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Poor mental health costs UK contact centres almost £1 billion each year

Those working in contact centre roles say that work-related poor mental wellbeing is making them less productive, including answering fewer calls and taking more sick days – costing the industry over £990m in lost productivity every year. That’s according to our new study, Duty of Care Gap.

The contact centre industry is a huge contributor to the UK economy, employing over 800,000 people across the country. Yet the industry is facing a mental health crisis, with 83% workers saying their work is taking a toll on their mental wellbeing, with staff reporting high stress levels (62%), anxiety (48%) and feeling overwhelmed (46%).

This poor mental wellbeing at work is costing the industry millions in lost productivity at a time when staff attrition is already high. An overwhelming majority (95%) say that work-related mental wellbeing problems are making them less productive at work, losing on average six hours of work per month, or nine working days per year to poor mental wellbeing. This is also translating into sick days – staff report taking on average 2.78 sick days due to work-related mental wellbeing problems. This lost productivity is costing the industry £990milllion per year.

Encouragingly, the research also reveals many businesses are already taking steps to help. Over half (52%) have mental health first aiders in place, but this is in stark contrast to physical health and safety, where each workplace is legally obliged to have nominated first aiders and carry out regular risk assessments.

For businesses that do prioritise the mental health of contact centre workers, the benefits are clear. The overwhelming majority (75%) of contact centre workers say they would be more likely to say in their current role if their employer made a bigger concrete commitment to improving mental wellbeing in their workplaces. Also, 46% say they would consider another role in the contact centre industry if it would be better for their mental health.

To help those using their technology, MaxContact has launched a new Employee Wellbeing feature which provides helpful, unobtrusive tips throughout the day to help staff take steps to improve their physical and mental wellbeing while at work. The reminders focus on three key areas: body position, hydration and positive mindfulness. Contact centre leaders can monitor anonymous, aggregated data on these actions to track how their staff are feeling and offer more support if needed.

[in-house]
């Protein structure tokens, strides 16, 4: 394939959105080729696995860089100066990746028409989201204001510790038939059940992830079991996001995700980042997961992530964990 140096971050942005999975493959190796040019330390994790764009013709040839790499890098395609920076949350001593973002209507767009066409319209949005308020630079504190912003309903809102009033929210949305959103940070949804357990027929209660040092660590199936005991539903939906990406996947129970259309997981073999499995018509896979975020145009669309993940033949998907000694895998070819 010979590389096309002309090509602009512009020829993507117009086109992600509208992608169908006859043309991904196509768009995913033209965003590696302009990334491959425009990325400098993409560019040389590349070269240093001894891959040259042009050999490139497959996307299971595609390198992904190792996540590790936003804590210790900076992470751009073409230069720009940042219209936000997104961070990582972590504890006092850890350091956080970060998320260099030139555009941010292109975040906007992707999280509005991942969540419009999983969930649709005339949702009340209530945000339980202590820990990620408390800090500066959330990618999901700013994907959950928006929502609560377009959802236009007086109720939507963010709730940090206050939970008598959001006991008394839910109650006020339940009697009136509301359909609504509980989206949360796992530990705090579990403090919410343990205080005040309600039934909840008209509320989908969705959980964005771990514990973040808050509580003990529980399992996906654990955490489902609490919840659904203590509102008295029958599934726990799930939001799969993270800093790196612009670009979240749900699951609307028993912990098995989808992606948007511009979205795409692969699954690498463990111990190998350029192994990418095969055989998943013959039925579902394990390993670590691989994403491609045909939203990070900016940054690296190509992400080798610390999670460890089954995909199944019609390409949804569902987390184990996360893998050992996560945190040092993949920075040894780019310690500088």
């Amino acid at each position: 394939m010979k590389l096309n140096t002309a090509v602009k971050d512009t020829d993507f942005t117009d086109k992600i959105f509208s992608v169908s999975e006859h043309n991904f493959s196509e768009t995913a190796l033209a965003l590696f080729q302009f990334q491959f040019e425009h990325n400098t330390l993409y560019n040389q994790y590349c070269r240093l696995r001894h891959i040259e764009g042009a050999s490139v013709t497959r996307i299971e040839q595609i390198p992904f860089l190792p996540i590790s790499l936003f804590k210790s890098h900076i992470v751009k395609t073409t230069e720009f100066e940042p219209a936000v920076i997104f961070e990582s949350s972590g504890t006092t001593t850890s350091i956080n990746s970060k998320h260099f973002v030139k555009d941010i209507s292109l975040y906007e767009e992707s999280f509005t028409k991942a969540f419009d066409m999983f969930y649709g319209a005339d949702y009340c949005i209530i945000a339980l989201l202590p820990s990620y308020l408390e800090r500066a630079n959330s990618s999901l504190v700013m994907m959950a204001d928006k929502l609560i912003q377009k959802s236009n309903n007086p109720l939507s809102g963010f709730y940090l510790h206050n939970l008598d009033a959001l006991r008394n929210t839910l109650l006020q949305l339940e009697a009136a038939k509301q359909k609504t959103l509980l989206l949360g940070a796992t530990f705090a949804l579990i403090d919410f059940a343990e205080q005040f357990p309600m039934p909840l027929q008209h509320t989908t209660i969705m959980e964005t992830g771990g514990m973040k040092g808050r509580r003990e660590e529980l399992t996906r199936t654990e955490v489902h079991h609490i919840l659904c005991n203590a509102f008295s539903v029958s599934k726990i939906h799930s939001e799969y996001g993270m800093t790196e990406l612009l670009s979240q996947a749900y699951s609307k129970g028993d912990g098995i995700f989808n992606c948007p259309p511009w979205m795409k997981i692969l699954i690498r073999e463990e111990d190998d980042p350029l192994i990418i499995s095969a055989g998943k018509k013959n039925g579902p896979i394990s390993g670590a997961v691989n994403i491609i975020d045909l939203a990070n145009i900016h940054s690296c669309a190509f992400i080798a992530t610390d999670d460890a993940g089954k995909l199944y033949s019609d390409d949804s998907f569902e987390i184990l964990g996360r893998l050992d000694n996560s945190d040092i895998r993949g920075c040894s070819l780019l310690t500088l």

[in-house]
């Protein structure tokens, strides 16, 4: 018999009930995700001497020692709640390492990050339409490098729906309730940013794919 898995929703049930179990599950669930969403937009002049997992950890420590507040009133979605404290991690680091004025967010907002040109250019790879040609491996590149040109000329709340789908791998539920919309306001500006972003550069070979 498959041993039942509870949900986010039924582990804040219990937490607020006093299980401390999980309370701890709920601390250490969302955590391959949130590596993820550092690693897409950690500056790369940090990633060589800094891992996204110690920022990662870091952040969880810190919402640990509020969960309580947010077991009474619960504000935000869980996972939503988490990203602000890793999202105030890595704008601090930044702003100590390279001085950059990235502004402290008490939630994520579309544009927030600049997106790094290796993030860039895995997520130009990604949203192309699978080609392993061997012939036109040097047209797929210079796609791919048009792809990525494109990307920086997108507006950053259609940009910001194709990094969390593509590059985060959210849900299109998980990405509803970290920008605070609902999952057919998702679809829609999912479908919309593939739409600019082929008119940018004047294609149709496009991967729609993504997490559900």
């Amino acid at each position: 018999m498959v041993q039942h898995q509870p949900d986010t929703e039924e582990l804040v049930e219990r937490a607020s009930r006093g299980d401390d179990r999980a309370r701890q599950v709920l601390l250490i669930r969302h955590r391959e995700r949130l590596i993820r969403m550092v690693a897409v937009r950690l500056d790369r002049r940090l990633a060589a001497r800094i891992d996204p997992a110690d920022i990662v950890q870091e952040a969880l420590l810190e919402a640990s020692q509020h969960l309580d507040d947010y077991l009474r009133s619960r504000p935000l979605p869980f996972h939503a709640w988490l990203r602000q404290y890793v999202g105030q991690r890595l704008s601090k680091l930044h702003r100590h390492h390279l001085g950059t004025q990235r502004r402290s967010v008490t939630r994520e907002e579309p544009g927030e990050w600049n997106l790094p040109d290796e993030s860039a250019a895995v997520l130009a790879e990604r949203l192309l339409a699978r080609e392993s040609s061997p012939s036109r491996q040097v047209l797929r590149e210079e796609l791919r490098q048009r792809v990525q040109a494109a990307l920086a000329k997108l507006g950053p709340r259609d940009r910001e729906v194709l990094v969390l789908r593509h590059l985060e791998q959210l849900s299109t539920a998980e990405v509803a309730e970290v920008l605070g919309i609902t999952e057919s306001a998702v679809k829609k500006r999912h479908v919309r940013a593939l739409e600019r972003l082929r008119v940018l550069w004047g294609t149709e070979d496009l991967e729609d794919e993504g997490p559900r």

Ben Booth, CEO at MaxContact, says, “Contact centre workers work unbelievably hard behind the scenes to make sure our society works. We’ve worked with contact centre leaders to understand the challenges the industry faces. What we’ve discovered shows just how difficult the job is. What’s more, the problem is only getting worse as the cost-of-living crisis gets even more serious and contact centre workers are the ones who have to deal with the angry or upsetting calls about rising costs.

“We’re calling for businesses that employ contact centre workers to make mental wellbeing just as important as physical health and safety, with properly trained mental health first aiders in every organisation. It’s not just the right thing to do, it makes total business sense.

“We know we have a part to play too in making the industry better. That’s why we’ve launched our Employee Wellbeing feature  as part of our making 2022 the year of the agent, focusing on both physical and mental wellbeing. It’s not an answer to the problem but it’s a step in the right direction and we’ll keep on looking for ways to put workers at the heart of our platform.”

Dr Andres Fonseca, Consultant Psychiatrist and Co-Founder at leading mental health care organisation Thrive: Mental Wellbeing, threw his support behind the findings, saying, “Employee mental health can seem like a difficult topic to navigate but creating an environment that supports and educates staff has many advantages. It is vital that we equip all employees, but especially those in such frontline roles, with the necessary tools and techniques to effectively manage challenging conversations. With more focus on the cost of living crisis, it is also imperative that we continue to open up the conversation around mental health and raise more awareness of the connection between physical and mental wellbeing while ensuring that everyone across the workplace knows that they are valued and supported.”

Read the full Duty of Care Gap report, here.

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